All posts tagged: belief

Science Is Not as Important as We Believe

The New Evangelization is not about measuring up to science and speaking to its disparate methods. Science matters. Right? If idle chatter on the internet is to be believed, then absolutely. Neil DeGrasse Tyson’s tweets are consistently in the news, and, even if not the force he once was, Richard Dawkins remains a household name. The latter continues to go around endlessly delivering lectures; the former has begun to spin himself as the voice of reason in a disordered age by appointing himself and the unofficial editor of President Trump’s proposed space force Benedict XVI, of course, called Dawkins’s The Selfish Gene “a classic example of science fiction.” Meanwhile, laughing at Neil DeGrasse Tyson is basically a parlor game in some circles. And yet, somehow, we are told that religion must speak to science. As the number of “nones” in the United States grows, we have been tasked with finding a way to convince them that the Catholicism does not stand in opposition to reasonable, scientific inquiry. There is no shortage of write-ups arguing that …

The Unimaginable

“No one has ever seen God,” the Prologue to John’s Gospel concludes, and the reverberations of that statement are registered in 1 John 4:20. For though the epistle opens with the assertion about God incarnate being heard, seen and touched (1 John 1:1), Christian life is pitched in realms where the seen and the unseen intersect. And even though the relationship with Christ is the basis for any Christian identification, Christians live (unlike those first witnesses to the historical Jesus) in the modulations of presence and absence announced by the angels outside the empty tomb: “He is not here” (Matt 28:6). So any scriptural pronouncements about the nature of the material revelation of God in Jesus Christ are stippled with invisibility. They are mediated, interpreted, and wrestled with through texts. Jesus Christ, as the historical revelation of God, is available only in modes in which visibility and invisibility cohere amidst the drifting clouds of unknowing. In the scriptures and the sacraments (most significantly, the Eucharist) we treat what we don’t fully understand and cannot grasp. …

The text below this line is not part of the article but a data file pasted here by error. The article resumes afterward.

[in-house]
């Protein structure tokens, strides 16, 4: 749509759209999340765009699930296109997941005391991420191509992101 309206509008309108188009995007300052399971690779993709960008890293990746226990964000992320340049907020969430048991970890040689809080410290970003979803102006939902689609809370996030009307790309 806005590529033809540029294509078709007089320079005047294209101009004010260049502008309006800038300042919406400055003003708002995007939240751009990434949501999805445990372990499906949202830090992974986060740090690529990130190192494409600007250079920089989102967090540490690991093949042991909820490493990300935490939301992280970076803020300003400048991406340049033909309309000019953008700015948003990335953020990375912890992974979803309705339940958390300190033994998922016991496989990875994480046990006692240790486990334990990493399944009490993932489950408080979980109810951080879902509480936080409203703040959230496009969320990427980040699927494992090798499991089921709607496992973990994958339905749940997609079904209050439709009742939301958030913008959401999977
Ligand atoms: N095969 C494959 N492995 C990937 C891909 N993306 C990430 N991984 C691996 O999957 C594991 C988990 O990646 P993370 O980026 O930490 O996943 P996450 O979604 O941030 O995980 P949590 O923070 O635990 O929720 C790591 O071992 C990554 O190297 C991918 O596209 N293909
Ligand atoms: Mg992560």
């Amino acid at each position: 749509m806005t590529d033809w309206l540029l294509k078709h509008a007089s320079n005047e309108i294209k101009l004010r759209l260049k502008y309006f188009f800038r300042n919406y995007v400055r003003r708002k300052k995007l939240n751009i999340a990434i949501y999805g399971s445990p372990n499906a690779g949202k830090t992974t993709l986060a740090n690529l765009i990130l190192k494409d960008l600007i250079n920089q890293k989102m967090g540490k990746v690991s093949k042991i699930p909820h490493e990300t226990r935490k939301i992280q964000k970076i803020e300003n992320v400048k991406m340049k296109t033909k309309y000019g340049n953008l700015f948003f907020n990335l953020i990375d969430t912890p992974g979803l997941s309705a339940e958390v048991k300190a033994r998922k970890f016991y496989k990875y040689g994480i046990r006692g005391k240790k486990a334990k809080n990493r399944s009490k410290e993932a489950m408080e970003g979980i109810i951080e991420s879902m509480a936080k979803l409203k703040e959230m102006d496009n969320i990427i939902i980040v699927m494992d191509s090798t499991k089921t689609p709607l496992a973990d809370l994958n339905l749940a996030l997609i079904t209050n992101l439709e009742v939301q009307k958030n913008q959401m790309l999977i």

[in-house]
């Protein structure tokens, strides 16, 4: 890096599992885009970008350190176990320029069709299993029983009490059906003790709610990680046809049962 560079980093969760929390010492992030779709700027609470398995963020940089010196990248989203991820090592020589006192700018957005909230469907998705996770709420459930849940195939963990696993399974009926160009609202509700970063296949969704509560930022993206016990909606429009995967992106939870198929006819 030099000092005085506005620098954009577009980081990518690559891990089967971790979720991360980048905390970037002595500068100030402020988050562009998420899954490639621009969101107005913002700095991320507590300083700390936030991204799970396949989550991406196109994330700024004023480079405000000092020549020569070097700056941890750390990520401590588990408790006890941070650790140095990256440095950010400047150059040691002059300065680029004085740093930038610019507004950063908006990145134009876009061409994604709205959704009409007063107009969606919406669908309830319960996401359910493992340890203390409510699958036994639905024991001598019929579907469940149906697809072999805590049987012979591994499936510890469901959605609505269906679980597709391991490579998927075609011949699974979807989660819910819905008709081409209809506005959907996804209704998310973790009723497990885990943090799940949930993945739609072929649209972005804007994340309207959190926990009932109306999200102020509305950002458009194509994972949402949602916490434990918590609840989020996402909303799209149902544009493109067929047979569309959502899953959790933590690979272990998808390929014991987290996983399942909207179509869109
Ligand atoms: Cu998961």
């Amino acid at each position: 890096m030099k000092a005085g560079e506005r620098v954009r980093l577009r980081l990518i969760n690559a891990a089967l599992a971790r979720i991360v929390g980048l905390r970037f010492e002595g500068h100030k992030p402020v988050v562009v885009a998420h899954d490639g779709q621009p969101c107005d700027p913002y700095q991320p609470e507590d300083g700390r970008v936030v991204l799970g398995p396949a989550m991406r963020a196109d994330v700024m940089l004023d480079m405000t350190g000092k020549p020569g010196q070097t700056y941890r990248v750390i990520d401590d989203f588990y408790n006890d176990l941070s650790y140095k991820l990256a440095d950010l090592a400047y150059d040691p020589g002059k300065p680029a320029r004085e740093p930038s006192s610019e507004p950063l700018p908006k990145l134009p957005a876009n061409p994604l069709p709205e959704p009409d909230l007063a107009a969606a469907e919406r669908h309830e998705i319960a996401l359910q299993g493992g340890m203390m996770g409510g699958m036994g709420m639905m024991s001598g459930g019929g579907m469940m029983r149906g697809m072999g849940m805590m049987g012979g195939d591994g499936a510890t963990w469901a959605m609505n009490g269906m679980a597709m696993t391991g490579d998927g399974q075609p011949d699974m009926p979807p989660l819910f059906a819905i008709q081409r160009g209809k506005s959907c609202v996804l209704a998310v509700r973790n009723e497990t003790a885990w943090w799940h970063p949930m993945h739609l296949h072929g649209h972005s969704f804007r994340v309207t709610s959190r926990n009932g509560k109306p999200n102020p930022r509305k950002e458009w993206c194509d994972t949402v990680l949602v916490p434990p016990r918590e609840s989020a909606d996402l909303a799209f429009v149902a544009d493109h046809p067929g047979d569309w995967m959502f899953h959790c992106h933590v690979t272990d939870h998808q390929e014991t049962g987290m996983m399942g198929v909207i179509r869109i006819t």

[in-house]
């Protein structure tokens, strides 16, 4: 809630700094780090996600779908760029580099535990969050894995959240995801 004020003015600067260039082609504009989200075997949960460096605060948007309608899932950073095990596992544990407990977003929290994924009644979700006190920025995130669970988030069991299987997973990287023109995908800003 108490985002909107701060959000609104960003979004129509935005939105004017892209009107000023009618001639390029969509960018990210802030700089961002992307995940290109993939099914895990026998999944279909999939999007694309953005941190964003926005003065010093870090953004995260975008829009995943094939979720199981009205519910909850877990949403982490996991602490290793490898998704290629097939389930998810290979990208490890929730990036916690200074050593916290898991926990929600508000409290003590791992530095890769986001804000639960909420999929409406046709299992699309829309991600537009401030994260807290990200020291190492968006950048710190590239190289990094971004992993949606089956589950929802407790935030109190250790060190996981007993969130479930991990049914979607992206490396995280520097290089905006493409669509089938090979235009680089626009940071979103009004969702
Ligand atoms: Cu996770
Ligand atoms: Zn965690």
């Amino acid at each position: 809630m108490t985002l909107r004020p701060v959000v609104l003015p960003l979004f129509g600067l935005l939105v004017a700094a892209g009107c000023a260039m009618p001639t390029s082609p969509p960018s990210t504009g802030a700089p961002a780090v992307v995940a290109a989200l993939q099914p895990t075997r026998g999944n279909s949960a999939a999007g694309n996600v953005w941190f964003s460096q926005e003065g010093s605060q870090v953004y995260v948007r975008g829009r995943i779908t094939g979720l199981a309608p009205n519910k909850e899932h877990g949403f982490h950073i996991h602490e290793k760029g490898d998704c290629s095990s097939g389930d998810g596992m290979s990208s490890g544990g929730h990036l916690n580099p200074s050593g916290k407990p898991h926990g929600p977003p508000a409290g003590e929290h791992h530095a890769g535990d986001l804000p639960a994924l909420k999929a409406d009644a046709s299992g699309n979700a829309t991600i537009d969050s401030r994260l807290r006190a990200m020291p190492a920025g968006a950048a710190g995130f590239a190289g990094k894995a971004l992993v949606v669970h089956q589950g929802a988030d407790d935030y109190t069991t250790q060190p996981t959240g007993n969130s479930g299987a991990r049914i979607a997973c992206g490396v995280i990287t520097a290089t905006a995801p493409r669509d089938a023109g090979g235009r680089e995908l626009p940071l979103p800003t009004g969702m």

Let’s Not Ignore Scientific Faith

The great project of modern scientific positivism has been to establish all that can be known with absolute certainty—to isolate that knowledge which is purely objective and provable by experiment, and to hold this alone as truth. Michael Polanyi explains this clearly in The Tacit Dimension: “The declared aim of modern science is to establish a strictly detached, objective knowledge. Any falling short of this ideal is accepted only as a temporary imperfection, which we must aim at eliminating” (20). Ideally, this knowledge is not in any way influenced by human personality—despite the fact that it might be discovered and articulated by humans, it stands entirely on its own. Such a project has been and generally continues to be held as unquestionably valid and worth pursuing. And, if academia has begun to reject this positivist project, it still lingers on in government, media, education, and the popular imagination. The seemingly obvious question that often goes unasked is whether such a project was ever even possible. On what basis can it be assumed that science might …